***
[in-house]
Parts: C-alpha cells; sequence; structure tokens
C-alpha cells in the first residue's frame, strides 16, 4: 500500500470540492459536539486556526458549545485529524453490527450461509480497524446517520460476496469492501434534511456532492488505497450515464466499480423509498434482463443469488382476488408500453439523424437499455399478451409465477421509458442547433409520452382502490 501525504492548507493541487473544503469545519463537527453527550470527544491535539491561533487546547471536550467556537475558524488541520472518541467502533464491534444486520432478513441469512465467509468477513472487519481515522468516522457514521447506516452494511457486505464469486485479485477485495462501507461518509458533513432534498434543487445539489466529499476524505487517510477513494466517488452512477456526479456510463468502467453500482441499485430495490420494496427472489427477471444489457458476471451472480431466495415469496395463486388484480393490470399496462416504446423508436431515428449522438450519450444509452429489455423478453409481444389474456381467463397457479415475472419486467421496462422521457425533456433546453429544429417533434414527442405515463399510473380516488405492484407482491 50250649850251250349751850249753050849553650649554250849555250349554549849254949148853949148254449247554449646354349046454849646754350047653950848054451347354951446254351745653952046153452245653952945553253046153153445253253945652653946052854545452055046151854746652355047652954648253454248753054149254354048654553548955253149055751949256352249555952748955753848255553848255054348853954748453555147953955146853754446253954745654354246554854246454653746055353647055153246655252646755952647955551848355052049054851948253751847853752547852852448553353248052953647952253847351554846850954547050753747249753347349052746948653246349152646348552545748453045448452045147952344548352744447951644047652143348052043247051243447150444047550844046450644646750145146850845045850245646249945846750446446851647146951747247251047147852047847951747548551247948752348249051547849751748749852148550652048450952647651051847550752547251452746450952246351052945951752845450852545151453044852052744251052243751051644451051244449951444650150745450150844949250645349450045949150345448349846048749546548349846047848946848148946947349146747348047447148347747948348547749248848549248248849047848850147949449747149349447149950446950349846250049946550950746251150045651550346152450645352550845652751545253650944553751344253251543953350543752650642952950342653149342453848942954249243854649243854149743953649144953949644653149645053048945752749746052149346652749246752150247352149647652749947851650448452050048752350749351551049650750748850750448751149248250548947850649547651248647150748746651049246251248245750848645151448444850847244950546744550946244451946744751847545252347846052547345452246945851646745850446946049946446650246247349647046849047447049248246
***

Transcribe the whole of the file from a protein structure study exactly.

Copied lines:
[in-house]
Parts: C-alpha cells; sequence; structure tokens
C-alpha cells in the first residue's frame, strides 16, 4: 500500500470540492459536539486556526458549545485529524453490527450461509480497524446517520460476496469492501434534511456532492488505497450515464466499480423509498434482463443469488382476488408500453439523424437499455399478451409465477421509458442547433409520452382502490 501525504492548507493541487473544503469545519463537527453527550470527544491535539491561533487546547471536550467556537475558524488541520472518541467502533464491534444486520432478513441469512465467509468477513472487519481515522468516522457514521447506516452494511457486505464469486485479485477485495462501507461518509458533513432534498434543487445539489466529499476524505487517510477513494466517488452512477456526479456510463468502467453500482441499485430495490420494496427472489427477471444489457458476471451472480431466495415469496395463486388484480393490470399496462416504446423508436431515428449522438450519450444509452429489455423478453409481444389474456381467463397457479415475472419486467421496462422521457425533456433546453429544429417533434414527442405515463399510473380516488405492484407482491 50250649850251250349751850249753050849553650649554250849555250349554549849254949148853949148254449247554449646354349046454849646754350047653950848054451347354951446254351745653952046153452245653952945553253046153153445253253945652653946052854545452055046151854746652355047652954648253454248753054149254354048654553548955253149055751949256352249555952748955753848255553848255054348853954748453555147953955146853754446253954745654354246554854246454653746055353647055153246655252646755952647955551848355052049054851948253751847853752547852852448553353248052953647952253847351554846850954547050753747249753347349052746948653246349152646348552545748453045448452045147952344548352744447951644047652143348052043247051243447150444047550844046450644646750145146850845045850245646249945846750446446851647146951747247251047147852047847951747548551247948752348249051547849751748749852148550652048450952647651051847550752547251452746450952246351052945951752845450852545151453044852052744251052243751051644451051244449951444650150745450150844949250645349450045949150345448349846048749546548349846047848946848148946947349146747348047447148347747948348547749248848549248248849047848850147949449747149349447149950446950349846250049946550950746251150045651550346152450645352550845652751545253650944553751344253251543953350543752650642952950342653149342453848942954249243854649243854149743953649144953949644653149645053048945752749746052149346652749246752150247352149647652749947851650448452050048752350749351551049650750748850750448751149248250548947850649547651248647150748746651049246251248245750848645151448444850847244950546744550946244451946744751847545252347846052547345452246945851646745850446946049946446650246247349647046849047447049248246